Last week, the United States State Department put on its third Indo-Pacific Business Forum in Hanoi. Countries from all over the region attended both online and in person. US Secretary of State Mike Pompeo was in attendance. During the forum, several deals were announced. This article will discuss the big deals signed between US and Vietnamese companies and governments and what that means for Vietnam.
First, the Indo-Pacific Business Forum is in its third year as a brain child of the US State Department to highlight the United States’ role in the region and to promote US businesses and companies to Asian buyers. News on the event tends to bear this bias and it is really all about the US in Asia. That said, Vietnam–with its US$46 billion plus trade deficit with the United States–was in a position to buy. And, in fact, was almost coerced into such purchases by recent US announcements of an investigation into Vietnam’s potential currency manipulation (see post here).
In an article reporting the Business Forum, the South China Morning Post quoted Murray Hiebert, a senior associate of the Southeast Asia Programme at the Centre for Strategic and International Studies in Washington, referring to the currency manipulation investigation. He said, ‘To be sure, the Trump administration is frustrated about how rapidly Vietnam‘s trade surplus with the US is growing, so it wants to send a warning to Vietnam.” This comes on the heels of previous threats to investigate Vietnam’s trade policies and possible imposition of trade remedies back in June 2019.
Whether or not Vietnam’s leadership has promoted the high status deals contemplated at the Business Forum last week, the result was that Vietnamese companies–many of them State owned–have entered into a few deals and a few MOUs with US companies measuring over US$5 billion in value.
The first such deal, came in the form of a Master Teaming Agreement between Delta Offshore Energy, Bechtel Corporation, General Electric, and McDermott for the development of the Bac Lieu LNG-to-power project for more than US$3 billion in U.S. equipment and services. While press reports didn’t specify the Vietnamese party to the deal, by its nature, it appears that the Vietnamese government signed off and will be responsible for payment.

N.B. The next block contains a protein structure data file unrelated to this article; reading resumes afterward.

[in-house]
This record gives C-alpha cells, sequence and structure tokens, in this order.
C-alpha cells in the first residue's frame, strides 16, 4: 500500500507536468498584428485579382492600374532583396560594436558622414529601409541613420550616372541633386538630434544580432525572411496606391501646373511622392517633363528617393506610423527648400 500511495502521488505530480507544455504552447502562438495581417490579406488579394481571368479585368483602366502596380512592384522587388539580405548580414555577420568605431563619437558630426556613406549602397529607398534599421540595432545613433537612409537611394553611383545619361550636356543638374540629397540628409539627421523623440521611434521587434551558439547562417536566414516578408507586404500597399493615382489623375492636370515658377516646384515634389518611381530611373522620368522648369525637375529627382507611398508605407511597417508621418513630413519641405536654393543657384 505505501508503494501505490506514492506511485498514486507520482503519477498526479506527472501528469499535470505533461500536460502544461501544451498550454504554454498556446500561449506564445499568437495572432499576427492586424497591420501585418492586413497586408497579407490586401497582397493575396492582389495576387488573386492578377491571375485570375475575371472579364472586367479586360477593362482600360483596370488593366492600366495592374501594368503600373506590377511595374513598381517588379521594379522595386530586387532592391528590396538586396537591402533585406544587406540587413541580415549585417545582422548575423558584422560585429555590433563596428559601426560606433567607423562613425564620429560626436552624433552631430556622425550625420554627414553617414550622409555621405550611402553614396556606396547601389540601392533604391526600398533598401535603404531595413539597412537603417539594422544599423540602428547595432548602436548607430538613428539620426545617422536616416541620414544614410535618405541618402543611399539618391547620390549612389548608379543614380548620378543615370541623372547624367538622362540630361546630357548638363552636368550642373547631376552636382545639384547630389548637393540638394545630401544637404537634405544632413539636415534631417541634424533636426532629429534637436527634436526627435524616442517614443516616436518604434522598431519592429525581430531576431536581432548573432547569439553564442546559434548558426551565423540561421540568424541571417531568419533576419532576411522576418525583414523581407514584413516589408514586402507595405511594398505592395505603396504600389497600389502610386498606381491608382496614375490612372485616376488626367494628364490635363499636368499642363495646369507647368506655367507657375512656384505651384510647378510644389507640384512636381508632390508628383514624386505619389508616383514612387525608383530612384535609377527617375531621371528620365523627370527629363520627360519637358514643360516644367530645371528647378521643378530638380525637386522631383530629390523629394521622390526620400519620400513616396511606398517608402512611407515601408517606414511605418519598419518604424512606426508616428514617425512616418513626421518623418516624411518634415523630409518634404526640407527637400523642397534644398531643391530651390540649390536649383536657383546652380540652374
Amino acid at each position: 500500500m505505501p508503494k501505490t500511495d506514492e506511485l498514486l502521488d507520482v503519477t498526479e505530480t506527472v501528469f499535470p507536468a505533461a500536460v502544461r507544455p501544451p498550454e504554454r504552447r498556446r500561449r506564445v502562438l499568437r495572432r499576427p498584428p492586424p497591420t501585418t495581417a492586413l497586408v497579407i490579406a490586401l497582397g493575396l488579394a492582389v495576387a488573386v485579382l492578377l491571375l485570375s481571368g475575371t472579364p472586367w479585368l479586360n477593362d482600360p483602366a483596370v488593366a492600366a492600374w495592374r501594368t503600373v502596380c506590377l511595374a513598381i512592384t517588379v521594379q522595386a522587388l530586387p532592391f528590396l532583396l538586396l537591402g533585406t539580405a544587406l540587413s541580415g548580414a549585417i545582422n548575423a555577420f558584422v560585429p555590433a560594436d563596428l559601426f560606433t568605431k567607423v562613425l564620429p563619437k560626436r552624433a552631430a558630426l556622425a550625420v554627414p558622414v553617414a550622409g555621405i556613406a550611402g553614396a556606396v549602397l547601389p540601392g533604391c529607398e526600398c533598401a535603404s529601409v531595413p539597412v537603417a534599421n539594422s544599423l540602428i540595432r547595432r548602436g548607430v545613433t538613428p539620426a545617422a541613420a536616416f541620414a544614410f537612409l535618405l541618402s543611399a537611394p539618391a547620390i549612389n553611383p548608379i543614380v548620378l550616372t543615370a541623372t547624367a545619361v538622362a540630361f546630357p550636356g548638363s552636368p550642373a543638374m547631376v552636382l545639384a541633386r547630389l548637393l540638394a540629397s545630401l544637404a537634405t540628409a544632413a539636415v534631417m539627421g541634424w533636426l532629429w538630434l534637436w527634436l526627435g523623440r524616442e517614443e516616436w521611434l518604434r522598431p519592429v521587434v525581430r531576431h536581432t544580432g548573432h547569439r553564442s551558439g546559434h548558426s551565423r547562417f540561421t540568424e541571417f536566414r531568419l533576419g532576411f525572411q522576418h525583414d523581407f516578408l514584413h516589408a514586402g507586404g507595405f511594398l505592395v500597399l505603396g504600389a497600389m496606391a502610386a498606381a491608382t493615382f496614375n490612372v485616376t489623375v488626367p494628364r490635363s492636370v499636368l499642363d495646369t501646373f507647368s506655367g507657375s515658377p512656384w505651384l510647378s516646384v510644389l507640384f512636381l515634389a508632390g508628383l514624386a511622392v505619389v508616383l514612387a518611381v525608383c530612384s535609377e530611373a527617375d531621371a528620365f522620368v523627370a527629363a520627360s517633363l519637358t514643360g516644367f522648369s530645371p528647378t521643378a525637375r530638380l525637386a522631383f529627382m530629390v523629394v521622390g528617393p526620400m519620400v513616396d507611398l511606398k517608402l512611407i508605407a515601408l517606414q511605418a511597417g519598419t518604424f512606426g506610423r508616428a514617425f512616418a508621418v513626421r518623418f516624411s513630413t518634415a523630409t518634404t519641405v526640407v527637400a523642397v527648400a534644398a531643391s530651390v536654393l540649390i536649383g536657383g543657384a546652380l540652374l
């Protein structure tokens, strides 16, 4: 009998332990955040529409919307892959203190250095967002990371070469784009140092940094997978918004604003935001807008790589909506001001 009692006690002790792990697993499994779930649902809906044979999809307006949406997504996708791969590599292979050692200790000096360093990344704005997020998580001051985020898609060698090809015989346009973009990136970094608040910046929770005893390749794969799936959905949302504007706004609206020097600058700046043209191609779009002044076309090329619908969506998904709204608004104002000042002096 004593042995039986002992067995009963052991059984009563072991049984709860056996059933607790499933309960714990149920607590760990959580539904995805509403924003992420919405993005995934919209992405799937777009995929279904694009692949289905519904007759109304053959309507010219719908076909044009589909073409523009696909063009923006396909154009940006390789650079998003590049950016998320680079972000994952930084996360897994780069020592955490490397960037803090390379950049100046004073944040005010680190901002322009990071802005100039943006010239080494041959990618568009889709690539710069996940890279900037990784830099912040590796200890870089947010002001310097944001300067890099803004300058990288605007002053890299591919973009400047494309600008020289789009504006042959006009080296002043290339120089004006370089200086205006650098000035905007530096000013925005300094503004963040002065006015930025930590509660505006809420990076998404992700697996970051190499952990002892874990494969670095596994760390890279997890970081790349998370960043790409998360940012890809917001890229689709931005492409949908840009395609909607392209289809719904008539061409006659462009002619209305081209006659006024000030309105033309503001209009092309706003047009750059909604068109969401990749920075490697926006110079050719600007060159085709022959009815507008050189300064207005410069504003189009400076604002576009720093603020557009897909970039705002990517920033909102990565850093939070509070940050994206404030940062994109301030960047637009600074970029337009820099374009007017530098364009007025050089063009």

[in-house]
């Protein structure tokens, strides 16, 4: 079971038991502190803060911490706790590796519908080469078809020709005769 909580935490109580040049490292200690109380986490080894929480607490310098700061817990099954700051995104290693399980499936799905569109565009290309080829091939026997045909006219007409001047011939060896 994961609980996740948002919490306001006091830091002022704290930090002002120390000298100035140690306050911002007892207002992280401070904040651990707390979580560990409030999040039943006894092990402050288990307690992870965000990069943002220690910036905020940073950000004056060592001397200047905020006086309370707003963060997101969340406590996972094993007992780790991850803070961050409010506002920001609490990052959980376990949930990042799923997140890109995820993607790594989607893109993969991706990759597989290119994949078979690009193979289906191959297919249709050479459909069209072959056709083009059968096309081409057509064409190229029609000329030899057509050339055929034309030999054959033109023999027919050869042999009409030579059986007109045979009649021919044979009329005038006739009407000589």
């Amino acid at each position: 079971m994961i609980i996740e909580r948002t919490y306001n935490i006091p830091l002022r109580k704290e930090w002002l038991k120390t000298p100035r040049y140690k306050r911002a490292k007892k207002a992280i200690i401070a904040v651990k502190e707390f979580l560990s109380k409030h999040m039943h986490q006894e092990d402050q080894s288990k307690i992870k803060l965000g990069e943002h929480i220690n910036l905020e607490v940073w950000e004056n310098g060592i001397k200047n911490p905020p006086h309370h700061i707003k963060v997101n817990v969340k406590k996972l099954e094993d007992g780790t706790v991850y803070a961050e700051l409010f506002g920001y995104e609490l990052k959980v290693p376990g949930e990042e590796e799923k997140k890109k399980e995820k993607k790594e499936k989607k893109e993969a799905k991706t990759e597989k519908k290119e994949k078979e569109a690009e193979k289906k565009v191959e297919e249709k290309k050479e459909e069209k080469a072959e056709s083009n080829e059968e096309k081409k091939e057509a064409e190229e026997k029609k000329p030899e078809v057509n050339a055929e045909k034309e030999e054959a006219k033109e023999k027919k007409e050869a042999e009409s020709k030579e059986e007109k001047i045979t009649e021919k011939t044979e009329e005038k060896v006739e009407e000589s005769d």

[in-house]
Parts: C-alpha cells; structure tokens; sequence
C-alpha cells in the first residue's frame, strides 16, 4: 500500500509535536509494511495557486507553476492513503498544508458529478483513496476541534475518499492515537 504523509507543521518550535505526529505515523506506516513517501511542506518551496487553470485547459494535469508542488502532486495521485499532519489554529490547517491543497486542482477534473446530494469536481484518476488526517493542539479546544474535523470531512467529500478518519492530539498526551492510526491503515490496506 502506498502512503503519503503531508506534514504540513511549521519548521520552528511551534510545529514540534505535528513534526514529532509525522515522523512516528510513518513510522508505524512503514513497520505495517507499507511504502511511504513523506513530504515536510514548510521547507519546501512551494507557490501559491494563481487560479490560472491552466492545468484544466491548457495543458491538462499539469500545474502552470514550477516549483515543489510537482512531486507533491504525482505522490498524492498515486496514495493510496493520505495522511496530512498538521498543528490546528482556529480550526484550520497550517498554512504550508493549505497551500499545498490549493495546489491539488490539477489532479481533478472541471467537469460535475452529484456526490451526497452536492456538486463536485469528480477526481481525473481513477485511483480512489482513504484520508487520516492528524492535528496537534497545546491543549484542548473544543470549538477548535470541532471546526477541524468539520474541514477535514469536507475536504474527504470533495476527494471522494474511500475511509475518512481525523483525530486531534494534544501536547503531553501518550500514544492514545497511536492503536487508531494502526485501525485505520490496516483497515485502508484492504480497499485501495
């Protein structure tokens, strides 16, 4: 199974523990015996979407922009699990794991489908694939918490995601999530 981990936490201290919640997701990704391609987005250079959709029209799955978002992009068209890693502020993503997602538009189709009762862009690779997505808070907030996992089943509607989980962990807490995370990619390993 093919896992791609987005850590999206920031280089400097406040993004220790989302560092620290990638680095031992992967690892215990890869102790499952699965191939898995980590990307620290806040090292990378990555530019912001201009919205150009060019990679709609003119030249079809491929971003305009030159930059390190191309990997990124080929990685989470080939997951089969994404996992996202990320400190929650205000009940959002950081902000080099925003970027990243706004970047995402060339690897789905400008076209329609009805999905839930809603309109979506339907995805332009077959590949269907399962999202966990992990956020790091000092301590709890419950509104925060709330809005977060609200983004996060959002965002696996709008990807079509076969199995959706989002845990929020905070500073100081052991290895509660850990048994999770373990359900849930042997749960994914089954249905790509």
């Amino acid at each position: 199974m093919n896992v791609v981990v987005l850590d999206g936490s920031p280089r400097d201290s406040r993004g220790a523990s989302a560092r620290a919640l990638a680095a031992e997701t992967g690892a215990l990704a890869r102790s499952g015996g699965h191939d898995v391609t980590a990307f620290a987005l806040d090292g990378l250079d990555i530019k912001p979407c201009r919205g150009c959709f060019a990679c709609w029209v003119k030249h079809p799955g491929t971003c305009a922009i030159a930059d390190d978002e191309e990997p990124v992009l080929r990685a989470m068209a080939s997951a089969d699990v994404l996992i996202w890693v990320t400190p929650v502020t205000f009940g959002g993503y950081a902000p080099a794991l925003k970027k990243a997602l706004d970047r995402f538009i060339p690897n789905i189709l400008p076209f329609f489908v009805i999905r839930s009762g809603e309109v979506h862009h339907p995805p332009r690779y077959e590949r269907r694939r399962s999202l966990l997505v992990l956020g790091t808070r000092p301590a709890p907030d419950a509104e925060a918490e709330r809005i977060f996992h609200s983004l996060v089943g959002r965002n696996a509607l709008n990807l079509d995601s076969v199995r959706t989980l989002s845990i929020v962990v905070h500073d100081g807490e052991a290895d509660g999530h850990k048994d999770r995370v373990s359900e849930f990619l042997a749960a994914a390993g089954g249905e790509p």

The second deal was a joint venture agreement between the AES Corporation and Petro Viet Nam Gas Joint Stock Company for the development of the Son My LNG Import Terminal Project is valued at US$1.4 billion. Importation terminals for LNG fuel are necessary if Vietnam is to develop LNG power plants such as that contemplated in the Delta Offshore Energy deal.
An additional grant was signed between the U.S. Trade and Development Agency and the Viet Nam National Power Transmission Corporation. For just under US$1 million, the grant will go towards the development of a road map for the technological improvement of Vietnam’s power grid including IT, communications, and smart technology.
Other deals came in the form of MOUs, two more for power related developments and one allowing the import of a certain amount of US pork to be processed in Vietnam.
The deals, as they are, go towards leveling the trade deficit between the two countries as well as improving Vietnam’s projected energy deficits in the coming years. While these may not be the most earth shaking of deal announcements, especially given Vietnam’s previous commitment to increase LNG capability transfer from the US, they do create additional benefits for Vietnam.
First, the increased energy capacity will alleviate shortages in the existing infrastructure. This will allow Vietnam to provide improved services for manufacturers and investors coming into the country in the next few years and will increase the attractiveness of the country as an investment target.
Second, the projected power plants will provide secure and well paying jobs to Vietnamese citizens. While foreign experts will probably be required for some time to come after operations commence, the bulk of the work at the plants and importation terminals will be conducted by Vietnamese laborers. This will not only provide jobs, but increase the taxable income provided to government budgets.
Third, in a linked benefit, LNG energy overall is relatively cheap, comparable, in fact, to the ever decreasing costs of most renewable energy sources. By purchasing cheaper and more efficient energy, Vietnam’s overall expenditure on energy will decrease as a percentage of GDP. This will free up tax revenues and State budgets to invest in other infrastructure and development projects, particularly port and transportation corridor projects necessary to improve infrastructure for manufacturing exporters seeking to invest in the country.
Finally, the savings will–theoretically–filter down to the end user. That means that energy costs, though they may not go down, will not increase as much or as quickly over time for consumers. This frees up individual incomes for other purchases, savings, or investments.
While the nearly US$5 billion in deals puts a dent in the trade deficit, the nature of the deals is such that Vietnam and its citizens will benefit from the diminution of the trade imbalance with the US. There are worse things on which the Vietnamese government could spend its money.